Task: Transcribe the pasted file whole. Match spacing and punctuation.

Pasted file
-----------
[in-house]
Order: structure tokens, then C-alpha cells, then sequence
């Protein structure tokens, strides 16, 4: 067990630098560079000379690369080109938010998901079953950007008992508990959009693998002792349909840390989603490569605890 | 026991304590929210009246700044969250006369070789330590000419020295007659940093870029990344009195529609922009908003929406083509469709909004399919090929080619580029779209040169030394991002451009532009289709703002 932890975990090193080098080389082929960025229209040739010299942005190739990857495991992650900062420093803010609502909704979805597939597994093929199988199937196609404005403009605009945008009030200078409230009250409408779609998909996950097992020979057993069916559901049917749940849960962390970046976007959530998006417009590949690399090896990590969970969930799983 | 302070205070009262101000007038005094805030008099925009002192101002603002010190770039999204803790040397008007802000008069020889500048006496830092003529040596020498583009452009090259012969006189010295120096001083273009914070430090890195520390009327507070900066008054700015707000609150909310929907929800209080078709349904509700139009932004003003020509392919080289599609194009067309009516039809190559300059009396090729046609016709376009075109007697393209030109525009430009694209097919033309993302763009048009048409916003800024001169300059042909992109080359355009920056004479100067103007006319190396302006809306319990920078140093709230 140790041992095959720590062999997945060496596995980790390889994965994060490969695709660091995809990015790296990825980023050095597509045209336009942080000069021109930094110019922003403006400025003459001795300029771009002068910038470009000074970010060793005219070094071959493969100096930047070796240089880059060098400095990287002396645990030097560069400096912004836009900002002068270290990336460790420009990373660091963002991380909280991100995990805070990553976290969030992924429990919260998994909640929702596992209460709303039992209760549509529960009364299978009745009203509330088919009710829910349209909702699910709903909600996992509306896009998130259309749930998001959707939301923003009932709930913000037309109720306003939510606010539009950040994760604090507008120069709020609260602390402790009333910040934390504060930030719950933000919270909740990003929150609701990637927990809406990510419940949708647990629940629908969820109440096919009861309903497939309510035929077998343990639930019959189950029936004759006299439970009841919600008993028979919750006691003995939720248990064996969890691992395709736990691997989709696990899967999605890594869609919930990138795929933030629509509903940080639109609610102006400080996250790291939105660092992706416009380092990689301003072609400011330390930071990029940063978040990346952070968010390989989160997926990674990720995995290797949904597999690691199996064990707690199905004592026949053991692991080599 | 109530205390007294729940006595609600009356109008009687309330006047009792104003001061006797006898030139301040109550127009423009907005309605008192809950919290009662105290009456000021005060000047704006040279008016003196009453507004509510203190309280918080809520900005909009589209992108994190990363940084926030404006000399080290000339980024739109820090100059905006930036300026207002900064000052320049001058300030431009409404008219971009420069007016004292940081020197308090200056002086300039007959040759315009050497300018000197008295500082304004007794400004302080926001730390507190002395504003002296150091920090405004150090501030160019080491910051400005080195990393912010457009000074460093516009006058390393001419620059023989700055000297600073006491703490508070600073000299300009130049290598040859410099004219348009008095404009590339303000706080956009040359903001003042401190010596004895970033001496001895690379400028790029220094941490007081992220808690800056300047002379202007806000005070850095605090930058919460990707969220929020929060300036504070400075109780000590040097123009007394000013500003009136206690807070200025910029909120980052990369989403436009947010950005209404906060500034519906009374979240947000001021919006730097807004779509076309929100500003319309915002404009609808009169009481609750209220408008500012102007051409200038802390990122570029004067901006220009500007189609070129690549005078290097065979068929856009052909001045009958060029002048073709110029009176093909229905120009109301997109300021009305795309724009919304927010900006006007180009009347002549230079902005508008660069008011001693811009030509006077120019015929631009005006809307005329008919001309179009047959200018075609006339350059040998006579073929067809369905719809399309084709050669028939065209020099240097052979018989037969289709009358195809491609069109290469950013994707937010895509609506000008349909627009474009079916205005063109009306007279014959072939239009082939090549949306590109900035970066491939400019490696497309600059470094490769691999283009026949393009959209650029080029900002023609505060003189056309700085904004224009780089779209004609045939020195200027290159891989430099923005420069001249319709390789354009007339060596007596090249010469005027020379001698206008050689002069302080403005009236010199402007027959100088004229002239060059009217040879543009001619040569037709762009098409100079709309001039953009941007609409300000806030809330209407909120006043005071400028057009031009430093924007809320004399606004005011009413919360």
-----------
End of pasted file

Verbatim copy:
[in-house]
Order: structure tokens, then C-alpha cells, then sequence
């Protein structure tokens, strides 16, 4: 067990630098560079000379690369080109938010998901079953950007008992508990959009693998002792349909840390989603490569605890 | 026991304590929210009246700044969250006369070789330590000419020295007659940093870029990344009195529609922009908003929406083509469709909004399919090929080619580029779209040169030394991002451009532009289709703002 932890975990090193080098080389082929960025229209040739010299942005190739990857495991992650900062420093803010609502909704979805597939597994093929199988199937196609404005403009605009945008009030200078409230009250409408779609998909996950097992020979057993069916559901049917749940849960962390970046976007959530998006417009590949690399090896990590969970969930799983 | 302070205070009262101000007038005094805030008099925009002192101002603002010190770039999204803790040397008007802000008069020889500048006496830092003529040596020498583009452009090259012969006189010295120096001083273009914070430090890195520390009327507070900066008054700015707000609150909310929907929800209080078709349904509700139009932004003003020509392919080289599609194009067309009516039809190559300059009396090729046609016709376009075109007697393209030109525009430009694209097919033309993302763009048009048409916003800024001169300059042909992109080359355009920056004479100067103007006319190396302006809306319990920078140093709230 140790041992095959720590062999997945060496596995980790390889994965994060490969695709660091995809990015790296990825980023050095597509045209336009942080000069021109930094110019922003403006400025003459001795300029771009002068910038470009000074970010060793005219070094071959493969100096930047070796240089880059060098400095990287002396645990030097560069400096912004836009900002002068270290990336460790420009990373660091963002991380909280991100995990805070990553976290969030992924429990919260998994909640929702596992209460709303039992209760549509529960009364299978009745009203509330088919009710829910349209909702699910709903909600996992509306896009998130259309749930998001959707939301923003009932709930913000037309109720306003939510606010539009950040994760604090507008120069709020609260602390402790009333910040934390504060930030719950933000919270909740990003929150609701990637927990809406990510419940949708647990629940629908969820109440096919009861309903497939309510035929077998343990639930019959189950029936004759006299439970009841919600008993028979919750006691003995939720248990064996969890691992395709736990691997989709696990899967999605890594869609919930990138795929933030629509509903940080639109609610102006400080996250790291939105660092992706416009380092990689301003072609400011330390930071990029940063978040990346952070968010390989989160997926990674990720995995290797949904597999690691199996064990707690199905004592026949053991692991080599 | 109530205390007294729940006595609600009356109008009687309330006047009792104003001061006797006898030139301040109550127009423009907005309605008192809950919290009662105290009456000021005060000047704006040279008016003196009453507004509510203190309280918080809520900005909009589209992108994190990363940084926030404006000399080290000339980024739109820090100059905006930036300026207002900064000052320049001058300030431009409404008219971009420069007016004292940081020197308090200056002086300039007959040759315009050497300018000197008295500082304004007794400004302080926001730390507190002395504003002296150091920090405004150090501030160019080491910051400005080195990393912010457009000074460093516009006058390393001419620059023989700055000297600073006491703490508070600073000299300009130049290598040859410099004219348009008095404009590339303000706080956009040359903001003042401190010596004895970033001496001895690379400028790029220094941490007081992220808690800056300047002379202007806000005070850095605090930058919460990707969220929020929060300036504070400075109780000590040097123009007394000013500003009136206690807070200025910029909120980052990369989403436009947010950005209404906060500034519906009374979240947000001021919006730097807004779509076309929100500003319309915002404009609808009169009481609750209220408008500012102007051409200038802390990122570029004067901006220009500007189609070129690549005078290097065979068929856009052909001045009958060029002048073709110029009176093909229905120009109301997109300021009305795309724009919304927010900006006007180009009347002549230079902005508008660069008011001693811009030509006077120019015929631009005006809307005329008919001309179009047959200018075609006339350059040998006579073929067809369905719809399309084709050669028939065209020099240097052979018989037969289709009358195809491609069109290469950013994707937010895509609506000008349909627009474009079916205005063109009306007279014959072939239009082939090549949306590109900035970066491939400019490696497309600059470094490769691999283009026949393009959209650029080029900002023609505060003189056309700085904004224009780089779209004609045939020195200027290159891989430099923005420069001249319709390789354009007339060596007596090249010469005027020379001698206008050689002069302080403005009236010199402007027959100088004229002239060059009217040879543009001619040569037709762009098409100079709309001039953009941007609409300000806030809330209407909120006043005071400028057009031009430093924007809320004399606004005011009413919360």